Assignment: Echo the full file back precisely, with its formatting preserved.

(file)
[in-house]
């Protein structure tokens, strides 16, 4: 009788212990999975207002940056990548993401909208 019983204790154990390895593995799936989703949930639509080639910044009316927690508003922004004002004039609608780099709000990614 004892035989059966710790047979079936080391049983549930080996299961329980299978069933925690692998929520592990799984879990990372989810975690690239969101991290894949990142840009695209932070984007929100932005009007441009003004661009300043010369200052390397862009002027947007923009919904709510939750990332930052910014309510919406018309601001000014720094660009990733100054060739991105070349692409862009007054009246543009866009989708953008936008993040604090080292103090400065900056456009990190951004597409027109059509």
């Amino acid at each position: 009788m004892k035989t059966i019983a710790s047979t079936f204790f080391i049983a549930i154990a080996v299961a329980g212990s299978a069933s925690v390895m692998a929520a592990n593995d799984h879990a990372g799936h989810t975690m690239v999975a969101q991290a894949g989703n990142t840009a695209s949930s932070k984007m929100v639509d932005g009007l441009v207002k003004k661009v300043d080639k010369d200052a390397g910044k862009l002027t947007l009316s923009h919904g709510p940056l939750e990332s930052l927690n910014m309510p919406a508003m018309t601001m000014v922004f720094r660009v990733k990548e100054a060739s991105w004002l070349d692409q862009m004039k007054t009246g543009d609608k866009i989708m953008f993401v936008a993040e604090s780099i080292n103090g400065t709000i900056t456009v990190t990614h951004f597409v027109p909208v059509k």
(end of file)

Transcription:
[in-house]
């Protein structure tokens, strides 16, 4: 009788212990999975207002940056990548993401909208 019983204790154990390895593995799936989703949930639509080639910044009316927690508003922004004002004039609608780099709000990614 004892035989059966710790047979079936080391049983549930080996299961329980299978069933925690692998929520592990799984879990990372989810975690690239969101991290894949990142840009695209932070984007929100932005009007441009003004661009300043010369200052390397862009002027947007923009919904709510939750990332930052910014309510919406018309601001000014720094660009990733100054060739991105070349692409862009007054009246543009866009989708953008936008993040604090080292103090400065900056456009990190951004597409027109059509």
């Amino acid at each position: 009788m004892k035989t059966i019983a710790s047979t079936f204790f080391i049983a549930i154990a080996v299961a329980g212990s299978a069933s925690v390895m692998a929520a592990n593995d799984h879990a990372g799936h989810t975690m690239v999975a969101q991290a894949g989703n990142t840009a695209s949930s932070k984007m929100v639509d932005g009007l441009v207002k003004k661009v300043d080639k010369d200052a390397g910044k862009l002027t947007l009316s923009h919904g709510p940056l939750e990332s930052l927690n910014m309510p919406a508003m018309t601001m000014v922004f720094r660009v990733k990548e100054a060739s991105w004002l070349d692409q862009m004039k007054t009246g543009d609608k866009i989708m953008f993401v936008a993040e604090s780099i080292n103090g400065t709000i900056t456009v990190t990614h951004f597409v027109p909208v059509k």